Empowering Bedouin women

The idea that Negev Bedouin women could become more independent was not something that was easily accepted by many of the men in the community.

May 27, 2014 13:05

The Al Sanabel cooperative runs a catering business in the Negev township of Hura. (photo credit: HADAS PARUSH/FLASH 90)

Aishah was 30 years old when her husband took a younger second wife and abandoned her and her three young children. She was unable to find a way to support herself, and as a member of a polygamous Negev Beduin tribe where divorce is unthinkable, she couldn’t even claim single mother status in order to get welfare assistance.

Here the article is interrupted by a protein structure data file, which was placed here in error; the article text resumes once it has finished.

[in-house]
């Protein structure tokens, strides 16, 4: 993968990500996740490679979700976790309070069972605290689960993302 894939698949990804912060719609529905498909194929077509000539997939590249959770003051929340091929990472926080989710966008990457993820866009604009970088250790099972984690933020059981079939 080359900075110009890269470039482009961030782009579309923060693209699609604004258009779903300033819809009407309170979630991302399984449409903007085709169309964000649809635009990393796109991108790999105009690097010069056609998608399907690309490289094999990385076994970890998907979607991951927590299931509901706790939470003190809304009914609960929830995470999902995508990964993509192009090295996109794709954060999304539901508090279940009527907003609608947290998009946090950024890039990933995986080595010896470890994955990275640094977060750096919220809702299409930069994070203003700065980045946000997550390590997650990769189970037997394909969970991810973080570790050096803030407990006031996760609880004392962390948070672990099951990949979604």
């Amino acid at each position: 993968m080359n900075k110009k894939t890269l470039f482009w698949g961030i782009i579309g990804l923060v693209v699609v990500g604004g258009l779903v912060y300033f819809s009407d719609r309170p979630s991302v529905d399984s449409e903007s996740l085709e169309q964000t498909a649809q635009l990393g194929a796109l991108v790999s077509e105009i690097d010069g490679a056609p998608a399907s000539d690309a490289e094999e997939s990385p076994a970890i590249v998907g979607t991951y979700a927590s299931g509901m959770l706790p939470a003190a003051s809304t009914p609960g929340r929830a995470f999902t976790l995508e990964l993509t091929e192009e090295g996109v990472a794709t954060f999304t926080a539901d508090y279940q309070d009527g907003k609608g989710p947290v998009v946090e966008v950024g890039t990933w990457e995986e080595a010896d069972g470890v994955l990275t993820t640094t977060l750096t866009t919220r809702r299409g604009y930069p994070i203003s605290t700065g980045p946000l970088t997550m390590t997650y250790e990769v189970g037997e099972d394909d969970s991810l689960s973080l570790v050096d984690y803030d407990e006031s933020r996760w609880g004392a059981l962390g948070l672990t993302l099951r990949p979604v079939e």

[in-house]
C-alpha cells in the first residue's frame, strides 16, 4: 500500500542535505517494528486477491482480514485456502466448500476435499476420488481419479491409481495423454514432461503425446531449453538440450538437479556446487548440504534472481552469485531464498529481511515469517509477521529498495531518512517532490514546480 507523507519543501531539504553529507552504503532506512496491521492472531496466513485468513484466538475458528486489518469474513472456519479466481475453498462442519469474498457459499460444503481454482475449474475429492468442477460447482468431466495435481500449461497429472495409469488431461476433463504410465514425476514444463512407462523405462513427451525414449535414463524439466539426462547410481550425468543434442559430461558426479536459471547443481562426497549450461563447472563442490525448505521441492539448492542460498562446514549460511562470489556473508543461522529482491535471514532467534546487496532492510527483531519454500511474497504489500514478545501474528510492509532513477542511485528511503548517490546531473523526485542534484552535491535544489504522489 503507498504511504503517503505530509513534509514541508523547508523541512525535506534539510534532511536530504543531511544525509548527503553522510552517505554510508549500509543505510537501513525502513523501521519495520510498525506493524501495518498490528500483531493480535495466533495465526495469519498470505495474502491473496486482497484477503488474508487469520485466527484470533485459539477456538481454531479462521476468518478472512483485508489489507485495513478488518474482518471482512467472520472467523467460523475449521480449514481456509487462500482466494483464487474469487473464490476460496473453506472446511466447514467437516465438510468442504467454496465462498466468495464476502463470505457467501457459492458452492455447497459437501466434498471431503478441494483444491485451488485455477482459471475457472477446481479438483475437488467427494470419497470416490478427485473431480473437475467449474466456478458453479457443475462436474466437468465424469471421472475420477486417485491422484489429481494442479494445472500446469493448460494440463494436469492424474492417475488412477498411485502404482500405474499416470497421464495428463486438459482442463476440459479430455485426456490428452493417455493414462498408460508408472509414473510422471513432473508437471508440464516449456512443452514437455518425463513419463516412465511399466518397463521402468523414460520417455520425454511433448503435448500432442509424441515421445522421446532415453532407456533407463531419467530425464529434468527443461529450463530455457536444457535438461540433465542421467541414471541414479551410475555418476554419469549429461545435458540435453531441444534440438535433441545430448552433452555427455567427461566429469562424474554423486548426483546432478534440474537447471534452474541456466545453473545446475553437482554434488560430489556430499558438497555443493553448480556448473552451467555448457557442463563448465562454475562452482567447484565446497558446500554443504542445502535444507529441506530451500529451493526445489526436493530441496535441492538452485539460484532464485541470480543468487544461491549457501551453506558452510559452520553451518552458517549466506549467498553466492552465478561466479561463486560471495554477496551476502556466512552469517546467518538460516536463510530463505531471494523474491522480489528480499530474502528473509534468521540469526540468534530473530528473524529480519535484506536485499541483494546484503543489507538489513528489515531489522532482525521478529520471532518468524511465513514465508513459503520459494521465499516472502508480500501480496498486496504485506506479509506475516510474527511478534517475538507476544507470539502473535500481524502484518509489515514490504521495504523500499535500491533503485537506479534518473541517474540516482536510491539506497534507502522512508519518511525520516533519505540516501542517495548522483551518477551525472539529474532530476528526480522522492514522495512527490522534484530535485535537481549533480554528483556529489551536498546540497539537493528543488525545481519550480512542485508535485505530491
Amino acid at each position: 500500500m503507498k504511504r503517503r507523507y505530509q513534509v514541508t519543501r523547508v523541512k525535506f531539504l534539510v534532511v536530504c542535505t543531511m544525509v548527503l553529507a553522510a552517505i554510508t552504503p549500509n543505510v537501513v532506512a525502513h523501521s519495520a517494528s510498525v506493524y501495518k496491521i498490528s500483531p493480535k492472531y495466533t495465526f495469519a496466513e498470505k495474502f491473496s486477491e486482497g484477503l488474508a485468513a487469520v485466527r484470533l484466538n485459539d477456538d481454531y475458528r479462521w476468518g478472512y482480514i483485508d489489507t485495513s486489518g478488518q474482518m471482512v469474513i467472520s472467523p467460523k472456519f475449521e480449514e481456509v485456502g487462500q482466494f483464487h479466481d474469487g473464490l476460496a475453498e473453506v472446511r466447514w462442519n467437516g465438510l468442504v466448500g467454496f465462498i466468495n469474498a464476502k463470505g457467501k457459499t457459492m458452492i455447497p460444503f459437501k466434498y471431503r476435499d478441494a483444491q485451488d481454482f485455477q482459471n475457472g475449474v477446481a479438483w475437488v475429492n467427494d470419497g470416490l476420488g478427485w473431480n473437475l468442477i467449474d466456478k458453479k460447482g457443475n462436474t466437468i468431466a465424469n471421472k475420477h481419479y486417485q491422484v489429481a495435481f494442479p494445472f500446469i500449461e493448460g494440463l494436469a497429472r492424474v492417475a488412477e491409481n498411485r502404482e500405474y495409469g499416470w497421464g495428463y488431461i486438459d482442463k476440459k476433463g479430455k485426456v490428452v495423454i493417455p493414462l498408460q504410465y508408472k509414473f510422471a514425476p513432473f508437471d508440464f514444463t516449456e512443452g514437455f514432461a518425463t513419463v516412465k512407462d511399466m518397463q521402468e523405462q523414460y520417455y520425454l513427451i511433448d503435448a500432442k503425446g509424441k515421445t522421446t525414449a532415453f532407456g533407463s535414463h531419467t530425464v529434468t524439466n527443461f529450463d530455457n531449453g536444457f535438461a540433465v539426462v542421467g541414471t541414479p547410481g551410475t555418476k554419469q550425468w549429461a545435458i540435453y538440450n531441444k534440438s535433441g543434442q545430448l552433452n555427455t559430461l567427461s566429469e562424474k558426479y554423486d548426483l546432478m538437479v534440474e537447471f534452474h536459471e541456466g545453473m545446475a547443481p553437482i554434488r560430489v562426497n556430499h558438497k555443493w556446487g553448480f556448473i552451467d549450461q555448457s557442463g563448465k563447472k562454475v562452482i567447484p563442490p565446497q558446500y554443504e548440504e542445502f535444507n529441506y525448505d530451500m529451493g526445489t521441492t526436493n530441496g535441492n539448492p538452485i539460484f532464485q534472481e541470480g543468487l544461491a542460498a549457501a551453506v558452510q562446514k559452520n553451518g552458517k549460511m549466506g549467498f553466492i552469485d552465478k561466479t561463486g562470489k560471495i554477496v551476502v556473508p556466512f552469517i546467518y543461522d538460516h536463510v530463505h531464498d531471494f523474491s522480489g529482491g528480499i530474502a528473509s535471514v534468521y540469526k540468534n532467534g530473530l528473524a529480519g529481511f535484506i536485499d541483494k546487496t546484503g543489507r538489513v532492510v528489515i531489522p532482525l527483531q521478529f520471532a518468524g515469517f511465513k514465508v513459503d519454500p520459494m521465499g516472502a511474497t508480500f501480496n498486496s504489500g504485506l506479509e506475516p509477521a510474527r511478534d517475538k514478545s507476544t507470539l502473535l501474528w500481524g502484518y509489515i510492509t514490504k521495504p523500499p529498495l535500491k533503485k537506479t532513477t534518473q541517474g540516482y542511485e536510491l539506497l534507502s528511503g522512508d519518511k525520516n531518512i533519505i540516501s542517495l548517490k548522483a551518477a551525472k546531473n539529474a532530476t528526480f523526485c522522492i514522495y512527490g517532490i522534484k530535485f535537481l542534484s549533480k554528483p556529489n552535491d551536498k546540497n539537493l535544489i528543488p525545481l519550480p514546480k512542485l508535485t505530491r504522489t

That was five years ago. Today, Aishah (not her real name) is one of about 20 members of the Al Sanabel cooperative that operates a catering business in the Negev township of Hura. Every day of the school year, the Al Sanabel food production plant turns out 7,000 hot meals. During the past year, the venture earned a handsome profit, with Aishah and her fellow members even receiving dividends amounting to the equivalent of an additional two months’ salary.


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